What’s next after coming out?
Coming out is often an extremely emotional time, however, revealing your sexuality in later life can also bring additional challenges in terms of family arrangements and finances.
Whilst these topics may be tricky to discuss, early communication with family and friends can help to minimise the risk of family conflict and make sure loved ones are protected for the future.
Preparation is key
It is sensible to consider your current financial and legal arrangements, including your existing will and powers of attorney before telling your friends and family, especially if you are unsure of how they will react.
A legal adviser can offer advice ahead of time and assist in the formulation of a contingency plan, allowing you to quickly safeguard your interests, should any family relationships come under strain as a result of the news.
Give it time
It is important to remember that family and friends may need some time to process your news – their initial reaction might be out of emotion and they may not always feel that way. In terms of moving forward, discussions from both a financial and a personal perspective will need to be had, but the timings and outcome for every couple will be unique. Whilst separation and divorce may be best for some, the idea of staying together and living as companions may better suit others.
Thinking about divorce
Currently, UK law dictates that adultery can only occur between members of the opposite sex. With this in mind, should either partner decide to leave the marriage, providing they’ve not been separated for two years or more, a divorce application would have to be issued on the grounds of unreasonable behaviour. Under these circumstances, the person making the application must show that the other party has behaved in such a way that the Applicant cannot reasonably be expected to live with him or her, causing the marriage to irretrievably break down.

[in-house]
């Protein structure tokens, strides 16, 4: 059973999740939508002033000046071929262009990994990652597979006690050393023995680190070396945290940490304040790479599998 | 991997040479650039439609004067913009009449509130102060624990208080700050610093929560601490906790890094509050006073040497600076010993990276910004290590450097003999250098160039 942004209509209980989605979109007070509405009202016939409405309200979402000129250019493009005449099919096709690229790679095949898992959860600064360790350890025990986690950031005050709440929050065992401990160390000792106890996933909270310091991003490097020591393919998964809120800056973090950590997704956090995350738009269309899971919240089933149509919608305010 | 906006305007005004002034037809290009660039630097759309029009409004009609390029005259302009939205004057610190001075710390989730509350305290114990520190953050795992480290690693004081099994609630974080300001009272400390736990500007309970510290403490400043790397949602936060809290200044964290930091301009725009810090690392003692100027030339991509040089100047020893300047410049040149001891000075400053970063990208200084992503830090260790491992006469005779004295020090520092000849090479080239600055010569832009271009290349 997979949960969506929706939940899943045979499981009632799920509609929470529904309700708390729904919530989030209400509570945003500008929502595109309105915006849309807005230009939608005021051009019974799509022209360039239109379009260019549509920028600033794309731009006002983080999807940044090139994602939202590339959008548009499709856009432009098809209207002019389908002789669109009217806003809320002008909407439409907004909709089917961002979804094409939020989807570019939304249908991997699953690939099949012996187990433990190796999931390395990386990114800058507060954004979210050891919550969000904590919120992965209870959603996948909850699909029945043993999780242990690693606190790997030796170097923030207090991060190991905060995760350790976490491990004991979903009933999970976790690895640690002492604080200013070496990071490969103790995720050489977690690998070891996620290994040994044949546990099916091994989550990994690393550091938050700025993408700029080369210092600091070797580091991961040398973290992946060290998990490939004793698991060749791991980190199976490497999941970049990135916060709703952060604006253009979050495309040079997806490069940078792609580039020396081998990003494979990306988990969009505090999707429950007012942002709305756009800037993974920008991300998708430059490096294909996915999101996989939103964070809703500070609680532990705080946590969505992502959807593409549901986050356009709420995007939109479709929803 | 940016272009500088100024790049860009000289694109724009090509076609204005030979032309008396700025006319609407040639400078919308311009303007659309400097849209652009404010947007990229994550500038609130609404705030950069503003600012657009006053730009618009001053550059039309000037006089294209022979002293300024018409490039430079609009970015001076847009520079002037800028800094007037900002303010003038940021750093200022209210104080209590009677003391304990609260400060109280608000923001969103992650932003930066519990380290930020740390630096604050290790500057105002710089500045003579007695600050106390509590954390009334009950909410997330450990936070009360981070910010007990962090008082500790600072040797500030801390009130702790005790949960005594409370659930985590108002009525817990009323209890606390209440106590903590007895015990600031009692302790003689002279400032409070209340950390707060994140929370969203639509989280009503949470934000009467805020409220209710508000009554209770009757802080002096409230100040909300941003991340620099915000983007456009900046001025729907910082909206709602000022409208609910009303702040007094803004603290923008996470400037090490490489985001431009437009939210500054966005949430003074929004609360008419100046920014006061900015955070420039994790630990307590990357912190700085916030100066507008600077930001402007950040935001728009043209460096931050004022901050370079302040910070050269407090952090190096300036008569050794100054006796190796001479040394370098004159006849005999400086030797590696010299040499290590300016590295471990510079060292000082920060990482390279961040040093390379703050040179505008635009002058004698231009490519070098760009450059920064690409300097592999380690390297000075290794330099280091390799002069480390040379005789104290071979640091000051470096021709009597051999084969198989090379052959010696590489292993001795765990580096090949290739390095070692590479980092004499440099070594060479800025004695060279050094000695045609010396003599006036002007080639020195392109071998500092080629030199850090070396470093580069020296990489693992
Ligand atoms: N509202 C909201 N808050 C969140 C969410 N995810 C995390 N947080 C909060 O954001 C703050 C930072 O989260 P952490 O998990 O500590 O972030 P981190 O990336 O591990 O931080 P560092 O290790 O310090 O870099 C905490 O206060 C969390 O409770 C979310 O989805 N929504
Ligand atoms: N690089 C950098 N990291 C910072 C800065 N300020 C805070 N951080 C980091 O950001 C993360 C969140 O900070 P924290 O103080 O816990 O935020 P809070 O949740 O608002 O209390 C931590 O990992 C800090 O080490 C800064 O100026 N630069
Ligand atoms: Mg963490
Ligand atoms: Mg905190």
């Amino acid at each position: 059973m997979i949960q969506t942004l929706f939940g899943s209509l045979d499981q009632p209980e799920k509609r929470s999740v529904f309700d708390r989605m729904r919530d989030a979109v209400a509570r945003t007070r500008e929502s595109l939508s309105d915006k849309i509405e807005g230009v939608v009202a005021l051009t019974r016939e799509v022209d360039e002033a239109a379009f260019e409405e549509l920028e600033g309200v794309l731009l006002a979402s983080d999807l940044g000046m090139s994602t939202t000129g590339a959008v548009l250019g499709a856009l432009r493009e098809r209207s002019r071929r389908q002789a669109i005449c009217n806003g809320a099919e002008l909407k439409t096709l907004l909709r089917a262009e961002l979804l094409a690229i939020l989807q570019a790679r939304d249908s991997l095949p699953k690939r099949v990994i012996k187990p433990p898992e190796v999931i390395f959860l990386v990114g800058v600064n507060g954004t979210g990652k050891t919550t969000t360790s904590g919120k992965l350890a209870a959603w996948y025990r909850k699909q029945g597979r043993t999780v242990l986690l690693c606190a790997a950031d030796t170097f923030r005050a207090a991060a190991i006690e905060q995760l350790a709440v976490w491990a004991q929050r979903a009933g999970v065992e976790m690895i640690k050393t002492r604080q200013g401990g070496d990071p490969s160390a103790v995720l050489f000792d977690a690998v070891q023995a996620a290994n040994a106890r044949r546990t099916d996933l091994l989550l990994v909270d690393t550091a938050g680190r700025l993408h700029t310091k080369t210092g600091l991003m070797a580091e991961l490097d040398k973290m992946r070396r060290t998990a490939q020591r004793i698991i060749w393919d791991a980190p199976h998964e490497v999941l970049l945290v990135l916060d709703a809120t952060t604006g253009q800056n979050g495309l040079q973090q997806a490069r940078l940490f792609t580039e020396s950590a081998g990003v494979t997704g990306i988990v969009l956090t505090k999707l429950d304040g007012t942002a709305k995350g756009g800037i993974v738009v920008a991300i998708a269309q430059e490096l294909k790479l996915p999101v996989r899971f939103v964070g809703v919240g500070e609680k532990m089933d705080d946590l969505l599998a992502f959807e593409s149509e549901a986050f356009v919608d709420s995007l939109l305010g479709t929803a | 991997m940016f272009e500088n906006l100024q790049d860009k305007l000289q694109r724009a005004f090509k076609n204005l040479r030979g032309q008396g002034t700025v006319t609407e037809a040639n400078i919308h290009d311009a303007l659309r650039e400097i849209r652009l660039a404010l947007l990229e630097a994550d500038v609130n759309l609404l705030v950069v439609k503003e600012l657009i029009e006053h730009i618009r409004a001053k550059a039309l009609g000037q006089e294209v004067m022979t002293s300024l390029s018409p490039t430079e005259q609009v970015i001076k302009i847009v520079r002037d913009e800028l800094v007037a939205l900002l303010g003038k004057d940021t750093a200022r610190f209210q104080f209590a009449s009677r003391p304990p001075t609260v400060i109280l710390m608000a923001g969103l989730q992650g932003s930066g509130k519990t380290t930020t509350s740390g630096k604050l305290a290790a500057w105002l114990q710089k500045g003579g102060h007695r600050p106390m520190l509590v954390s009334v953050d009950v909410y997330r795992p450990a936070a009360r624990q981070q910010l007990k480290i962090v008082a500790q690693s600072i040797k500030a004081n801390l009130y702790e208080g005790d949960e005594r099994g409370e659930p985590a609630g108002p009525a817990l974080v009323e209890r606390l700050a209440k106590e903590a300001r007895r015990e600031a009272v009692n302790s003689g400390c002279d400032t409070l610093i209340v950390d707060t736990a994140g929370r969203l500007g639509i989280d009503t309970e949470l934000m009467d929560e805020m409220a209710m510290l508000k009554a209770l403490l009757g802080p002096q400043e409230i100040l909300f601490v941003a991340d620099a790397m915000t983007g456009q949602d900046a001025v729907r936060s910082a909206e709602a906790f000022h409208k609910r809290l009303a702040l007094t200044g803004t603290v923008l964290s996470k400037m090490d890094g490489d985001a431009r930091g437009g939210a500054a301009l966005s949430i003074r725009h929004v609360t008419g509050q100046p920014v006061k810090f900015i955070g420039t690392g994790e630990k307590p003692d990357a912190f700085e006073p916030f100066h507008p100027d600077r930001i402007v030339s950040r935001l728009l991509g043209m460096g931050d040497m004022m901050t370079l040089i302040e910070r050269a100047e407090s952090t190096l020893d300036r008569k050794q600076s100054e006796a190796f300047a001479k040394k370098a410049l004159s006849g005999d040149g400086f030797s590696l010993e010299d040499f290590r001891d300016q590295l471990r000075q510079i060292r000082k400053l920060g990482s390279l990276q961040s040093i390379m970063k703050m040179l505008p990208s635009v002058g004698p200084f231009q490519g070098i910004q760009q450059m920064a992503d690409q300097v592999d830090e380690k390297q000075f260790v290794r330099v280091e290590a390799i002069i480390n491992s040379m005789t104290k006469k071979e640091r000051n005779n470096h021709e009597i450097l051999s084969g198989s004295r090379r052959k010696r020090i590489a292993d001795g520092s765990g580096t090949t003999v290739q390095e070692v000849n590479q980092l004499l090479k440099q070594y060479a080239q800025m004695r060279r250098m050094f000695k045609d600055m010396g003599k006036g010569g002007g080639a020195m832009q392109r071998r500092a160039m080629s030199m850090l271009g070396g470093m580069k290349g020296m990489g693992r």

In this situation, seeking support from an accredited family lawyer is advisable and often results in a far better outcome for all involved.
In the absence of any children, the separation process and division of assets can be relatively simple. However, where children are involved, the process can be more complicated, often requiring arrangements for maintenance payments and provisions for the children’s futures to be made.
Should a new relationship be formed, it is often important to ensure that children from the first marriage are provided for. Financial agreements, such as a Living Together Agreements/Cohabitation Agreements, can protect assets owned prior to living with a new partner, ensuring complete transparency around who owns what. For those intending to remarry, a prenuptial agreement is also advisable in order to help to ringfence the assets brought into the marriage and clarify those that are to be kept separate. Re-marriage will automatically revoke any previous Will you may have prepared – it is important to ensure that a new Will is prepared as soon as possible before or after the re-marriage, particularly if you have children from the previous marriage that you wish to benefit.
As with the breakdown of any relationship, open communication, allowing time for family to accept the news and specialist legal support can help to safeguard the future for loved ones and pave the way for a new chapter.
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